Additionally, BHL has actively supported me in making these women more visible. On countless occasions, I have collaborated with BHL staff and their partners to add these women to the BHL catalog by establishing “Creator IDs”. This designation allows other publications affiliated with this woman to be part of one hyperlink within the collection of BHL. This ID also provides “notability” to meet the criteria for inclusion in crowdsourced platforms like Wikidata, where other researchers can discover these women.

I was also pleased to collaborate with BHL and their partners for the #HerNaturalHistory campaign for Women’s History Month in 2019. Through this collaboration, many other researchers have become involved in this area through Wikipedia, and BHL has created the “Women in Natural History” collection of materials showcasing the profound and extensive work that women have done in the biodiversity sciences. These efforts continue to evolve and be updated as more information is uncovered.

Illustration of fungi.

Various fungi illustrated by Mary K. Spittal. Source: Fungi and how to know them. 1909. Authored by Ernest W. Swanton and illustrated by Mary K. Spittal. Contributed in BHL from University of Toronto – Thomas Fisher Rare Book Library.

Through a recent encounter with the Mycological Book Club on Twitter, I was able to collaborate with other researchers to discover the full name and details of Mary Kerr Spittal. In response to tweets in which I posted illustrations done by women in mycology, Clare Blencowe of the Mycological Book Club shared with me an illustration by a not fully identified woman mycologist using the name M. Spittal. Through full text searching in BHL, I was able to find her name as “Mary K. Spittal”, as well as another publication in which she produced scientific illustrations. At this point, I enlisted the help of my long-time collaborator, Siobhan Leachman. Leachman created a Wikidata item for Spittal and also delved into more resources to discover her history. I also enlisted the help of my mother, Shelby Marshall, who is an experienced genealogy researcher. Over the next few hours, Blencowe, Leachman, Marshall, and I created a detailed picture of Mary Kerr Spittal. The next day, Chris Robson, Catalog Librarian at Harvard University Botany Libraries and a member of the BHL Cataloging Committee, responded to my BHL feedback request for a Creator ID for Spittal, linking her name to her works in BHL. Additionally, Madeline Byrne of the BHL Flickr Group responded to my request to upload Spittal’s works to Flickr, where they have been tagged by artist name to further expand the discoverability of Spittal’s artistic contributions to science. This successful collaboration brought to light another remarkable and notable woman involved in the natural history of mycology.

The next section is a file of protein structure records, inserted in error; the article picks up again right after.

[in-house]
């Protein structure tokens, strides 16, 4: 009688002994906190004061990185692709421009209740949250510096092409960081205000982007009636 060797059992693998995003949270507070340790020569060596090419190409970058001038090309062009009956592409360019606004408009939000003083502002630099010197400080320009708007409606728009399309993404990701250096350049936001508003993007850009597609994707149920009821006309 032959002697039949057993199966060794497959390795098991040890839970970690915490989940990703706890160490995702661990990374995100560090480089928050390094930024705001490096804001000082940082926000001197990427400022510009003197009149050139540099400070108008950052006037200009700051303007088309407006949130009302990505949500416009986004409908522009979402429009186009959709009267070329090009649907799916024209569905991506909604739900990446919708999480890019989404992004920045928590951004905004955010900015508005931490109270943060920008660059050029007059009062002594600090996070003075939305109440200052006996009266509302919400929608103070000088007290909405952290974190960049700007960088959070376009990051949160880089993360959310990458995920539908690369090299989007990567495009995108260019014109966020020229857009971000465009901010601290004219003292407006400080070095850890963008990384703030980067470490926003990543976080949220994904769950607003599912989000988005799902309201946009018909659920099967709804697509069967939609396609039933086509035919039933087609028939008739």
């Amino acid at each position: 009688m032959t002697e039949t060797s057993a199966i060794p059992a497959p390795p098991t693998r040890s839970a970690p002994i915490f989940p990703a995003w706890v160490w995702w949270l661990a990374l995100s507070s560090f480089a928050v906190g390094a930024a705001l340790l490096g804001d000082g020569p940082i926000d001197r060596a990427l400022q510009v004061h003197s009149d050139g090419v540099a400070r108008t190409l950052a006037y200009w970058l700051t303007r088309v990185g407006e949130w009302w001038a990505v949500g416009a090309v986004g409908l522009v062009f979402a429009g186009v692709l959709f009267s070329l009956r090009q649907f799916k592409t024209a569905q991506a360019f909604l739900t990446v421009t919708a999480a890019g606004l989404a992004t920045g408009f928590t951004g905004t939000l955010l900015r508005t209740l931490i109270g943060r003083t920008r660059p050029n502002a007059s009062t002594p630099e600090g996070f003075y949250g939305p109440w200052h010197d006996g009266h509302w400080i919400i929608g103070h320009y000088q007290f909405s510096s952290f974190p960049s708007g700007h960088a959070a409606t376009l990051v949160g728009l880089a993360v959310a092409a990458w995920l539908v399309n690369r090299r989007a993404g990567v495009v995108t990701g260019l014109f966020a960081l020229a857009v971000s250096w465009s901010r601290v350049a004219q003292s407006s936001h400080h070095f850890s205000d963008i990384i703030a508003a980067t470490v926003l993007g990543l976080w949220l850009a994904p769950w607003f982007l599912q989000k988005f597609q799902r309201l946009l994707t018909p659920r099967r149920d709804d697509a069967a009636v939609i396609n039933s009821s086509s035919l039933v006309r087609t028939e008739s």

For the past four years, I have been fortunate to find more of these women through my individual research and collaborations with so many others. I created the spreadsheet “Women in Historical SciArt” to share my research and to promote further research into the work and lives of these remarkable women. These experiences have enriched my life beyond measure, and my goal is to continue expanding access and knowledge about the contributions of these early women scientists and illustrators.

Without BHL, I would never have discovered these inspiring women in science and their work. I am incredibly grateful to BHL for all the support and encouragement of this research, and their continued updates to their digital library and Flickr collection, which support my ongoing work.

A person with brown curly hair and glasses.

Michelle L. Marshall currently works as an ICU RN in Minneapolis, Minnesota. She previously practiced as a lawyer in various litigation roles, and she started her work life as a public school teacher. She welcomes collaborations and questions about her independent research into historical SciArt, particularly as it relates to women, through her website, www.histsciart.com and the related social media sites at @HistSciArt.